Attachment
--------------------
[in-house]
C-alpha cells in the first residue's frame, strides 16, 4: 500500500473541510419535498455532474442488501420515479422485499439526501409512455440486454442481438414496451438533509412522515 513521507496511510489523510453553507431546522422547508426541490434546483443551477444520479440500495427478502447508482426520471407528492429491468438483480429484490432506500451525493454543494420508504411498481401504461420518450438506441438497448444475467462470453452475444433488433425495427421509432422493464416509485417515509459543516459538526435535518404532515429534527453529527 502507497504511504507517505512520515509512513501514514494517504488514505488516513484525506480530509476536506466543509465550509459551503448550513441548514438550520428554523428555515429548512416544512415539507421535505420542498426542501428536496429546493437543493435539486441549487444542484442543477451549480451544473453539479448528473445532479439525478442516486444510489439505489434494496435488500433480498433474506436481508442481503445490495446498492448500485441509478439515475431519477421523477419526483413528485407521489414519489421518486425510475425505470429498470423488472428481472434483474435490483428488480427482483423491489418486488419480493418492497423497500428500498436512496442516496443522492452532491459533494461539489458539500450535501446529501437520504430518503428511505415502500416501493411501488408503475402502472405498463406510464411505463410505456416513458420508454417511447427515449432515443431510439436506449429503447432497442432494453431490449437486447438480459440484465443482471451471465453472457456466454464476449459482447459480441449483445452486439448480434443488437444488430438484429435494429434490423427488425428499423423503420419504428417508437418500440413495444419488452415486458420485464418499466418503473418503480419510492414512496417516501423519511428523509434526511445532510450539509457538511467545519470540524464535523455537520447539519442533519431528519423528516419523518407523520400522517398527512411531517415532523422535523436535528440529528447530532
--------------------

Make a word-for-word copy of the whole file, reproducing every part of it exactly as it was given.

[in-house]
C-alpha cells in the first residue's frame, strides 16, 4: 500500500473541510419535498455532474442488501420515479422485499439526501409512455440486454442481438414496451438533509412522515 513521507496511510489523510453553507431546522422547508426541490434546483443551477444520479440500495427478502447508482426520471407528492429491468438483480429484490432506500451525493454543494420508504411498481401504461420518450438506441438497448444475467462470453452475444433488433425495427421509432422493464416509485417515509459543516459538526435535518404532515429534527453529527 502507497504511504507517505512520515509512513501514514494517504488514505488516513484525506480530509476536506466543509465550509459551503448550513441548514438550520428554523428555515429548512416544512415539507421535505420542498426542501428536496429546493437543493435539486441549487444542484442543477451549480451544473453539479448528473445532479439525478442516486444510489439505489434494496435488500433480498433474506436481508442481503445490495446498492448500485441509478439515475431519477421523477419526483413528485407521489414519489421518486425510475425505470429498470423488472428481472434483474435490483428488480427482483423491489418486488419480493418492497423497500428500498436512496442516496443522492452532491459533494461539489458539500450535501446529501437520504430518503428511505415502500416501493411501488408503475402502472405498463406510464411505463410505456416513458420508454417511447427515449432515443431510439436506449429503447432497442432494453431490449437486447438480459440484465443482471451471465453472457456466454464476449459482447459480441449483445452486439448480434443488437444488430438484429435494429434490423427488425428499423423503420419504428417508437418500440413495444419488452415486458420485464418499466418503473418503480419510492414512496417516501423519511428523509434526511445532510450539509457538511467545519470540524464535523455537520447539519442533519431528519423528516419523518407523520400522517398527512411531517415532523422535523436535528440529528447530532